I used to live across the street from a CPA which, by McCain/Palin standards, makes me an economist.
As we continue to unravel, I think we should put the blame where it rightfully belongs. That's with Milton Friedman.
Friedman was the brilliant University of Chicago economist who first came to popular attention with his libertarian response to Kennedy's famous line, "Ask not what your country can do for you, but what you can do for your country." He said, "Neither half of that statement expresses a relation between the citizen and his government that is worthy of the ideals of free men in a free society."
OK, I get it. Enlightened self-interest and all that. But I think it's bunk.
Yes, you can make a case that this is a sound philosophical foundation for a free society. But as it's been practiced on us, what we get is an intellectual shine on the same old turd of selfishness and greed.
You don't have an obligation to anyone but yourself, so why pay for public schools when you don't have any kids? Why pay for roads you don't use? Why pay for public transit when you own a car?
I've said before that my father raised us kids with a sense of obligation. He said that we had to serve a few years in the military because that's how you support a free country. It's what you owe.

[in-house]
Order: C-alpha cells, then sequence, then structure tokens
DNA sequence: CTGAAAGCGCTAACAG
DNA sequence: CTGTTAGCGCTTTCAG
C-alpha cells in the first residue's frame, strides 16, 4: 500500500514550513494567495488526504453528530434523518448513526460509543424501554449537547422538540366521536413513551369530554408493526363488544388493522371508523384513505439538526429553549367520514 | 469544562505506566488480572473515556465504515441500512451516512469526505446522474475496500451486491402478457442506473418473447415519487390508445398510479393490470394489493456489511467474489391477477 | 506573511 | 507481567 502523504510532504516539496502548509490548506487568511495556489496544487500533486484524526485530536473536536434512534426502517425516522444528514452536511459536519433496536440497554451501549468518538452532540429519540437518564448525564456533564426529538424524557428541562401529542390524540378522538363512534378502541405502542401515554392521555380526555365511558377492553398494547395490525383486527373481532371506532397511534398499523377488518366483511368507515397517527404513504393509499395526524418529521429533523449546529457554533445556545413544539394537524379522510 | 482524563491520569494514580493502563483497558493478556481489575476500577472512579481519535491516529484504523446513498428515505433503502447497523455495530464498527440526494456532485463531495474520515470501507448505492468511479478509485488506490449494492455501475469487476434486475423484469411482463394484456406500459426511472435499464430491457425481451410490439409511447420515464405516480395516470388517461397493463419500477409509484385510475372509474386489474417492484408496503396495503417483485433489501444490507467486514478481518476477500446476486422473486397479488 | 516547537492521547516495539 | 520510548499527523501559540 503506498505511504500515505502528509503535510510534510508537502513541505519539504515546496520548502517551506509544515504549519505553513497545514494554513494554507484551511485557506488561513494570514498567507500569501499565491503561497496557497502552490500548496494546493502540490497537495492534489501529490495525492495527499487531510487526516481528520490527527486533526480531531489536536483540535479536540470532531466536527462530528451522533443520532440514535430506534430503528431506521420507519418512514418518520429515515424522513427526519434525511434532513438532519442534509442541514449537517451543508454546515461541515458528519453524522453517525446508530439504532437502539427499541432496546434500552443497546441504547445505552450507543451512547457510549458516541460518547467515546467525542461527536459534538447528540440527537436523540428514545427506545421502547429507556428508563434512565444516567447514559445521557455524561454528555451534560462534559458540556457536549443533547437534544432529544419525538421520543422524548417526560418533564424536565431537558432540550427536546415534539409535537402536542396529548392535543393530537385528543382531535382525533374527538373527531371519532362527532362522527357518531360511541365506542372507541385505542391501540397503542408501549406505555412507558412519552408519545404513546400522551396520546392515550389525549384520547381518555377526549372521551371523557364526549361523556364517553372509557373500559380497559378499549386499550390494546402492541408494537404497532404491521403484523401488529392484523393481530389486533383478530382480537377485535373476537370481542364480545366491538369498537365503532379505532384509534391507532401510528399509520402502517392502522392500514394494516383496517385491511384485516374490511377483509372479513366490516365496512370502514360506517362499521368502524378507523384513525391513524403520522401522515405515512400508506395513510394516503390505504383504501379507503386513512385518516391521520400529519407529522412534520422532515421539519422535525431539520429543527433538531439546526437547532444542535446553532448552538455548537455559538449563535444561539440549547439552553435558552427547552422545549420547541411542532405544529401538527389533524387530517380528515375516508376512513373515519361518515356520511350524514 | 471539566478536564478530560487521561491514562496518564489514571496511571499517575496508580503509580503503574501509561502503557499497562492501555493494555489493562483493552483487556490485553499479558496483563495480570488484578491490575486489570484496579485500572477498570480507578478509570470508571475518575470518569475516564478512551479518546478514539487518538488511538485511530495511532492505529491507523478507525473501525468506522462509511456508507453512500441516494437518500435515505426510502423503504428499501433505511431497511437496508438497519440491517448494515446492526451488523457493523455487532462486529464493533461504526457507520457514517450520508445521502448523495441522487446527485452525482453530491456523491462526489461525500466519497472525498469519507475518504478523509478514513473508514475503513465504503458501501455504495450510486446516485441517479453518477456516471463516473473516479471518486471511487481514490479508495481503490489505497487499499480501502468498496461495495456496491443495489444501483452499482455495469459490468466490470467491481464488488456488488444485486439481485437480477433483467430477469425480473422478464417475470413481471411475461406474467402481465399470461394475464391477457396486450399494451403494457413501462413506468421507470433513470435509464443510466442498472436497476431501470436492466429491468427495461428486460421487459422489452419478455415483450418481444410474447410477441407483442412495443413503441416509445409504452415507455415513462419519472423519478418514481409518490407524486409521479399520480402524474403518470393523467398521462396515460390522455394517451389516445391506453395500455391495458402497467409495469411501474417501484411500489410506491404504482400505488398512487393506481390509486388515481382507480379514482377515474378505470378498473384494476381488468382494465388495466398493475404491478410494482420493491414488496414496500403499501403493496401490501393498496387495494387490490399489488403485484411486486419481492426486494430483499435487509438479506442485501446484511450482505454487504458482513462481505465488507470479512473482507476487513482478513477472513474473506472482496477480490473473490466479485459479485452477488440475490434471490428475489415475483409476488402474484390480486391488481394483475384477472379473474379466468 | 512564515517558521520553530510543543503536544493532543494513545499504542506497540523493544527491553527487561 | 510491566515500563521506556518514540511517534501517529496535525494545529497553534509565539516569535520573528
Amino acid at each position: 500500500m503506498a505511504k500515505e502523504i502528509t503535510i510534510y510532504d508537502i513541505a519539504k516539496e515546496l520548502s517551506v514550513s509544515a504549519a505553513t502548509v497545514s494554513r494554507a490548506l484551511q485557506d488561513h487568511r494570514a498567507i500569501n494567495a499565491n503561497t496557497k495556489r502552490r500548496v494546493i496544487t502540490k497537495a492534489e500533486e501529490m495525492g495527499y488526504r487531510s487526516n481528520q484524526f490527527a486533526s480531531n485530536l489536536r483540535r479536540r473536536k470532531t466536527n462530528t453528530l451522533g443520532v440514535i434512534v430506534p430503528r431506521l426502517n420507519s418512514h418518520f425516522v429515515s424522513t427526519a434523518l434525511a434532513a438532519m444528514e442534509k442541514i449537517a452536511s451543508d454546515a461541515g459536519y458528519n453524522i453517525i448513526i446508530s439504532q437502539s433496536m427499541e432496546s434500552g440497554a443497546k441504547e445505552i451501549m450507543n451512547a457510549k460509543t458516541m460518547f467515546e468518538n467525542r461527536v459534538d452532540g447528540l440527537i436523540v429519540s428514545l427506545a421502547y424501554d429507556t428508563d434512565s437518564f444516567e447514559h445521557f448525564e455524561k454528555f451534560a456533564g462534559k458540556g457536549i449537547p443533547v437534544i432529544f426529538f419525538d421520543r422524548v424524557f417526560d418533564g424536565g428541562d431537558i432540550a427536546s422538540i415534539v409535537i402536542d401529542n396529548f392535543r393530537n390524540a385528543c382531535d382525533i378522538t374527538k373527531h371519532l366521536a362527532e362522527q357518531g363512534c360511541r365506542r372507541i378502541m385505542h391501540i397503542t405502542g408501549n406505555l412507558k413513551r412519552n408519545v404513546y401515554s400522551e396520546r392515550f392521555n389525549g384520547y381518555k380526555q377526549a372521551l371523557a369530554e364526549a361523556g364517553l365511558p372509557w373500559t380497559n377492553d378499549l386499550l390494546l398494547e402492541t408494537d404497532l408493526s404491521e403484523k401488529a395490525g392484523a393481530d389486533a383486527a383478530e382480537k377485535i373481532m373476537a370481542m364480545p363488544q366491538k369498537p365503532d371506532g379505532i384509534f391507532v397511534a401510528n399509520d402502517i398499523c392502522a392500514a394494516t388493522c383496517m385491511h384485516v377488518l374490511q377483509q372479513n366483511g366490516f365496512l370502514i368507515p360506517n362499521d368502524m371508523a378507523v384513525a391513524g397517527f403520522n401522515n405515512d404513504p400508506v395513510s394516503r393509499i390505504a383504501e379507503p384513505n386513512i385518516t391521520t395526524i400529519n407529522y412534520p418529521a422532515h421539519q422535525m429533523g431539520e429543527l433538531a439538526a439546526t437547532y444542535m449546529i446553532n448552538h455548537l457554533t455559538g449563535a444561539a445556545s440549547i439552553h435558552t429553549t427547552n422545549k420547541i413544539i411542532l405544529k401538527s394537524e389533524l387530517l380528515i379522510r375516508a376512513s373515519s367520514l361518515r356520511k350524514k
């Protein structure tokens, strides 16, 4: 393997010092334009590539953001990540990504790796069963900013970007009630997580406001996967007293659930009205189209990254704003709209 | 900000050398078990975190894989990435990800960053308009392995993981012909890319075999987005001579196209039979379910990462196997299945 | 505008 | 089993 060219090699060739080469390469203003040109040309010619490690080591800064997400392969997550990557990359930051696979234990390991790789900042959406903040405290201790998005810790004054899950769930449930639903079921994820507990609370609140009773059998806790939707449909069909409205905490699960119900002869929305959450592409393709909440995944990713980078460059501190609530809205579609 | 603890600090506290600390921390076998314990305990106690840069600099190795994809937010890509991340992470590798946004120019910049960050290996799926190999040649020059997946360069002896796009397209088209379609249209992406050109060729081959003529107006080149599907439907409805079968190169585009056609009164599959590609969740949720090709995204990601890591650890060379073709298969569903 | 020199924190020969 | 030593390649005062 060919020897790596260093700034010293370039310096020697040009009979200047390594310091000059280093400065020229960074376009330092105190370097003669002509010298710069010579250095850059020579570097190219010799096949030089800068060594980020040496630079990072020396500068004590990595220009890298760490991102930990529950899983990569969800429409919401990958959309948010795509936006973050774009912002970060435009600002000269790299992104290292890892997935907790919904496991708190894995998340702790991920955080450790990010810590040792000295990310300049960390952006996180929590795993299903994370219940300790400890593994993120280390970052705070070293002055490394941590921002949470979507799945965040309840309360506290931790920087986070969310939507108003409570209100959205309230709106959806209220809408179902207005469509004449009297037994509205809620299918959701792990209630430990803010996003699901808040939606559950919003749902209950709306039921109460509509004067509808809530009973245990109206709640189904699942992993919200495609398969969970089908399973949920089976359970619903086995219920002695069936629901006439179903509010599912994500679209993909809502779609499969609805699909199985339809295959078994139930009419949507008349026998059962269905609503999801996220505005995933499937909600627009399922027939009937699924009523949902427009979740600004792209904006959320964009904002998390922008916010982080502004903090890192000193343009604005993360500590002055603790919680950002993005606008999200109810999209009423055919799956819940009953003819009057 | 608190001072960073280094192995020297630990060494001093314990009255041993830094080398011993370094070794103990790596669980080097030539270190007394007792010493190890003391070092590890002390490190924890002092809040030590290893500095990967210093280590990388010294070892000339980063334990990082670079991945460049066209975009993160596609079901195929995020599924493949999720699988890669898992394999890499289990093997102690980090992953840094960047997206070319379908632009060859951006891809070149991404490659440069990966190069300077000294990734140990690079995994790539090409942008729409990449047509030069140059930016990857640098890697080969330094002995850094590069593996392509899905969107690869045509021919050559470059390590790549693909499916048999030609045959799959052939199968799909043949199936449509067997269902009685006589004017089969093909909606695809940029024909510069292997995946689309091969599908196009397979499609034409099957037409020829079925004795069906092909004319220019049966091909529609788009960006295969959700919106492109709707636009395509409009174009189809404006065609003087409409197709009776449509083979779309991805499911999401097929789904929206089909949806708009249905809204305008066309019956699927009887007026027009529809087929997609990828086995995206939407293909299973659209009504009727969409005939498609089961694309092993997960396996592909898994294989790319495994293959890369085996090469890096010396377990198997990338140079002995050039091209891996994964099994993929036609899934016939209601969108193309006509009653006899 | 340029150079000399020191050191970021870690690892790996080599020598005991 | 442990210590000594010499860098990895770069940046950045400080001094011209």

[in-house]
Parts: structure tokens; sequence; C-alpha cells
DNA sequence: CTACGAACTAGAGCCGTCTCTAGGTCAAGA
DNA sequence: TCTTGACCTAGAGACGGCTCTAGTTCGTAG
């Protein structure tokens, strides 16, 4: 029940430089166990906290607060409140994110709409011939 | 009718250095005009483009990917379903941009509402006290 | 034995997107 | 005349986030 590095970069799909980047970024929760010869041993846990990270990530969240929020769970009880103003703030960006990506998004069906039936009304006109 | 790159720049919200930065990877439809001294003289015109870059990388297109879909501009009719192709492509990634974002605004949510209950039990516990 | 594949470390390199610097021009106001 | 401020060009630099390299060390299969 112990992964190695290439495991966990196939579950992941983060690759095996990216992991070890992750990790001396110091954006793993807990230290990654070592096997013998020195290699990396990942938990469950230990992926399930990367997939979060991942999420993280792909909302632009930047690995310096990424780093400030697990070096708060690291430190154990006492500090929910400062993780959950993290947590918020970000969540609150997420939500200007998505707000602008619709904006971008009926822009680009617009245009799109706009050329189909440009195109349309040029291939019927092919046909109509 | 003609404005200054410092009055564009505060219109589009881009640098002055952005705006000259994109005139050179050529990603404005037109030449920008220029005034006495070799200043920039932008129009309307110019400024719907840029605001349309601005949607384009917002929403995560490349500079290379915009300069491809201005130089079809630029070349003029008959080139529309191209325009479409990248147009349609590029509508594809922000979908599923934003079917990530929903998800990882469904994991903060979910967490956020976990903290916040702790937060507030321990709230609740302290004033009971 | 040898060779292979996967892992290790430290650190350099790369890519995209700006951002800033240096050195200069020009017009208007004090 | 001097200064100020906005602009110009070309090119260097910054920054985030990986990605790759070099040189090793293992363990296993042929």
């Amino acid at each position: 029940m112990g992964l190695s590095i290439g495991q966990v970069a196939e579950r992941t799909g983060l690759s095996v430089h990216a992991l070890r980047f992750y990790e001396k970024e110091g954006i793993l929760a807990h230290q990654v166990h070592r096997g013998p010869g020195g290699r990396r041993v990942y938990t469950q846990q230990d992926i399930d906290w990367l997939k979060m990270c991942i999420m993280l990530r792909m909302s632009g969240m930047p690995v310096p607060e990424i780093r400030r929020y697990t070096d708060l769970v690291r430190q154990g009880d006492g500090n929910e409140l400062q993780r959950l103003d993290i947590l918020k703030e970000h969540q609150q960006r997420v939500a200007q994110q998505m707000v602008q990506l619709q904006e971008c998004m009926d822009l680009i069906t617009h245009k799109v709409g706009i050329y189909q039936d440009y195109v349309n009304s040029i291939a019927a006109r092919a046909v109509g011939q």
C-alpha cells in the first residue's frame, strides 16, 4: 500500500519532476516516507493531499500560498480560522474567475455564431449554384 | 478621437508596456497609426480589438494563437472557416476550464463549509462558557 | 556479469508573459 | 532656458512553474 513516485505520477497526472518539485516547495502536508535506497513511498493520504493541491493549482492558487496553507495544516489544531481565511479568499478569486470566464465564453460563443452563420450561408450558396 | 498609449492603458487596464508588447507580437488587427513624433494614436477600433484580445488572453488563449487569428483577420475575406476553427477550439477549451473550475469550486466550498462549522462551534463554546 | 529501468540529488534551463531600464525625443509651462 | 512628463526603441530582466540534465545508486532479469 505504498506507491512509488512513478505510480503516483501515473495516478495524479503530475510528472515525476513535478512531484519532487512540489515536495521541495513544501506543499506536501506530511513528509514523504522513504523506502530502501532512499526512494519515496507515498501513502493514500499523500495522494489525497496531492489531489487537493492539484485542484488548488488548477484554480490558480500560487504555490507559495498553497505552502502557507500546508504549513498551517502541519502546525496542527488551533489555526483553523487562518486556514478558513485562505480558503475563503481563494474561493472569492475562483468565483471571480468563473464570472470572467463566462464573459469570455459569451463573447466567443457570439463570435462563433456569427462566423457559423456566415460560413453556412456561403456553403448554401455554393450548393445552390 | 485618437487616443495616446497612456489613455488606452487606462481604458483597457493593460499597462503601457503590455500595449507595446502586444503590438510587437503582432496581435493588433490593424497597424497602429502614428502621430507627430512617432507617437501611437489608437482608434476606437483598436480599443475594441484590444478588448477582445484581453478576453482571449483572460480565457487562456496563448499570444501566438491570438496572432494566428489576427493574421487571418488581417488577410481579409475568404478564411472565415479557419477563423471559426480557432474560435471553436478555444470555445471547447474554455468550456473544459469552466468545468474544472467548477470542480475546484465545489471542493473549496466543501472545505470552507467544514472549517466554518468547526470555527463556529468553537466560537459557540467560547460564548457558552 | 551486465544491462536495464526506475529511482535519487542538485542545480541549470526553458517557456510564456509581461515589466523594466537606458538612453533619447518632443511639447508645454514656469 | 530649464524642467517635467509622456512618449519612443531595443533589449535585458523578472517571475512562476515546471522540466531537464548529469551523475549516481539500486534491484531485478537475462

I still believe that. Maybe not the military, but some service, some sacrifice for the good of the nation. But Friedman's GOP followers would say that anyone who serves for any other reason than enlightened self-interest is a sap. That's why there are so many chickenhawk College Republicans. Like Dick Cheney, they have other priorities.
And this is why I blame Milton Friedman for all that's gone wrong. It's not Milt so much as the men and women who have made his libertarian philosophy the cornerstone of their political action. Great theories are always debased when they meet the man on the street.
Take Phil Gramm's Miltonian jihad against regulation. You could argue that he just wanted to make the free market free. But, just look at what happened when that cowflop hit the American street.
There's no better place to get the worm's eye view of how we got into this economic mess than from this episode of This American Life. Go listen to the podcast. It's free.
And I don't mean free in a libertarian sense, so you can relax the grip on your wallet.